We are pleased to announce the installation of UA's new telescope in the observatory atop Gallalee Hall. This new 16-inch (0.4-meter) reflector replaced the venerable 10-inch refractor which had been in use from 1950-2004. It is equipped for a wide range of public-education and training activities.
The telescope is equipped with a range of auxiliary equipment:
A control room beneath the observatory dome is set up for data taking with the CCD and webcam, video from the guide scope, and remote pointing and focus of the telescope in all modes.
Here are some sample images from our early use of the telescope. These are the kinds of images regularly taken by students in the Astronomy 203 (Observational Astronomy) course. Each image links to a full-sized version. More recent results from the telescope may be seen here.
|35mm photograph of sunrise on the multiringed lunar basin Mare Orientale. This feature is right at the edge of the lunar nearside, so we seldom have such a good view.|
|Image of the region of Mare Spumans and Mare Undarum at the moon's crescent phase, with a Nikon digital camera.|
|Saturn, 28 Mar 2005||Sunrise on lunar crater Copernicus|
|Galaxy pair M65/M66 (NGC 3623/3627). This is a total of 16 minites' exposure through a red filter, showing off the camera's wide field of view. Read more: M65 M66.|
|Edgewise spiral galaxy NGC 3079 and satellite galaxy (bottom), and gravitationally lensed double quasar images Q0957+561 at top right. Red-light image, 24-minute total exposure. Read more about the double quasar.|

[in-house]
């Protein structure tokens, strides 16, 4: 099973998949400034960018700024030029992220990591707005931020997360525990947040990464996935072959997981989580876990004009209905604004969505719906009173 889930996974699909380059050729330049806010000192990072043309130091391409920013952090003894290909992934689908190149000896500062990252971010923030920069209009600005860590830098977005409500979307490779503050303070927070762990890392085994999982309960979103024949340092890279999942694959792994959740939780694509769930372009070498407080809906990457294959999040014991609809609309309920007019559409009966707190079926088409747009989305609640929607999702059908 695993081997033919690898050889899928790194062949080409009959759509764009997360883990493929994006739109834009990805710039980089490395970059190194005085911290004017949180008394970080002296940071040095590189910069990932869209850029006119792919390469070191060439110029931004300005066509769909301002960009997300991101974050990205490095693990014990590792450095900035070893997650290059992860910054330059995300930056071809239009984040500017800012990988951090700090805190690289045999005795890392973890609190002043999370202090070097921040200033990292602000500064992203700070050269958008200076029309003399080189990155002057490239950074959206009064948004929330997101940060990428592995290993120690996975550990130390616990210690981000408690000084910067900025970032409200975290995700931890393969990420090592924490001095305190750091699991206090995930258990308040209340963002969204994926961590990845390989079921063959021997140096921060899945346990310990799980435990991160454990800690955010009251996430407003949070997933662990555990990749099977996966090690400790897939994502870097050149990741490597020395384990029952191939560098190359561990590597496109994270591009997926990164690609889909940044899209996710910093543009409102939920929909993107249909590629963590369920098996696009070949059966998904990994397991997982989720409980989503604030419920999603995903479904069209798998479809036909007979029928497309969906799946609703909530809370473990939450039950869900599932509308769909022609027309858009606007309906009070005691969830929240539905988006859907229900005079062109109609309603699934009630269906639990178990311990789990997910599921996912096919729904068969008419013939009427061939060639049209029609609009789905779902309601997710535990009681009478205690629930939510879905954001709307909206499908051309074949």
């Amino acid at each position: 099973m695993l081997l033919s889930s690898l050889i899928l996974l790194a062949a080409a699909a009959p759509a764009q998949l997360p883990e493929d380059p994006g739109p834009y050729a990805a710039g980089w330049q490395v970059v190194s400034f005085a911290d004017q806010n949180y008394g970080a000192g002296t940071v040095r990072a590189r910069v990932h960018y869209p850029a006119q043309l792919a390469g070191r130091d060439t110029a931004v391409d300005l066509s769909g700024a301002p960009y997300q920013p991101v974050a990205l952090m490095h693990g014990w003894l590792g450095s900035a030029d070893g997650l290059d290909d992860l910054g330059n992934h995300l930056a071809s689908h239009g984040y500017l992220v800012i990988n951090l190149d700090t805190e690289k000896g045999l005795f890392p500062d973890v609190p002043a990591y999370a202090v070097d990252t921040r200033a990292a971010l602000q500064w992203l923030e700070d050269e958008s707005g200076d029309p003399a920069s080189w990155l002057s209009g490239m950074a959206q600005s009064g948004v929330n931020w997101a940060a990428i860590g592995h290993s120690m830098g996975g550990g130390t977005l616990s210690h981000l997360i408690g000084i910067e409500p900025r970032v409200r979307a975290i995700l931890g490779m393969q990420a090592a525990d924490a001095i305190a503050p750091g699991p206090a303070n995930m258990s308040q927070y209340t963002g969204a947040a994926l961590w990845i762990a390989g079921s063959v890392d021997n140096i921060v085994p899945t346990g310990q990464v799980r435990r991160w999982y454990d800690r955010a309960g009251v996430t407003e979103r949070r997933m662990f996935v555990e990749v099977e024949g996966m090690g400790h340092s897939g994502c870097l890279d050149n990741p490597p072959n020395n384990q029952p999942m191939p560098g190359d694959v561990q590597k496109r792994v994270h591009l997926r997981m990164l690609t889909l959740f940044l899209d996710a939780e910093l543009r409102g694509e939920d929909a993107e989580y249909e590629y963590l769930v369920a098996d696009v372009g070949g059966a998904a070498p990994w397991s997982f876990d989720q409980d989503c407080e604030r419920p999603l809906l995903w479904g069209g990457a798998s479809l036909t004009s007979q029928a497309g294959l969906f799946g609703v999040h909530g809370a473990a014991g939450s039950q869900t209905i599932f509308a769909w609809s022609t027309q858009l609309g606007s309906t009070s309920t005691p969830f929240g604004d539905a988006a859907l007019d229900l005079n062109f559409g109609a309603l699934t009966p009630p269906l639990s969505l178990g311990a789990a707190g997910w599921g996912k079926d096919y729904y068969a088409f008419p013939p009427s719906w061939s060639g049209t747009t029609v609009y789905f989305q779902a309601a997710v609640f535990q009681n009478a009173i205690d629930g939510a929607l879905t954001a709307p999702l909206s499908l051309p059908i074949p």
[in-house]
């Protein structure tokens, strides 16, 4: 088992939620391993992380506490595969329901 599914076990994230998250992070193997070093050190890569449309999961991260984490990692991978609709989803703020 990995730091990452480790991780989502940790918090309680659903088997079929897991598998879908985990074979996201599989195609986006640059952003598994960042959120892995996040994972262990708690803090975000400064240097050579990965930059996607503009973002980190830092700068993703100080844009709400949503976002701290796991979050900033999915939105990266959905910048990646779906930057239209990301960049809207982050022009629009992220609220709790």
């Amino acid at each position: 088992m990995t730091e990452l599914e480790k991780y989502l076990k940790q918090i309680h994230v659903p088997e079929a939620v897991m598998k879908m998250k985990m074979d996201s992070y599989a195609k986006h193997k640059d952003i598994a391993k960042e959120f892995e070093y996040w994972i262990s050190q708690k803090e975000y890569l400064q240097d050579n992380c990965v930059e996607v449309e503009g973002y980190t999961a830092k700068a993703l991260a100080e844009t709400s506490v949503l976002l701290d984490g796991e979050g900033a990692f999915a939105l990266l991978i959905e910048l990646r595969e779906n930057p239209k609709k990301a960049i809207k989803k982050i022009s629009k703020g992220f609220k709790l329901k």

|Red-filtered image of the Crab Nebula, the remnant of a supernova explosion seen in A.D. 1054. Faintly visible near its center is the pulsar, a tiny spinning neutron star whose magnetic field continues to accelerate the nebula's expansion. Read more about the Crab.|
|Globular star cluster Messier 3 in the constellation Canes Venatici, from 12 minutes' exposure in red light. Read more about M3.|
The astronomers and students at UA owe debts of gratitude to the Dean and department chairman for supporting this major upgrade, and to Danny Whitcomb, Tom Hunter, Jason Taylor, and David Key for wide-ranging support in removing the old telescope, preparing the site, and making the site safer and more convenient for use.
The University of Alabama Astronomy Group also maintains telescopes under the darker skies of Moundville Archaeological Park, which are used both for classes and occasional public events. The astronomy viewing location is marked on this map.
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Last changes: May 2006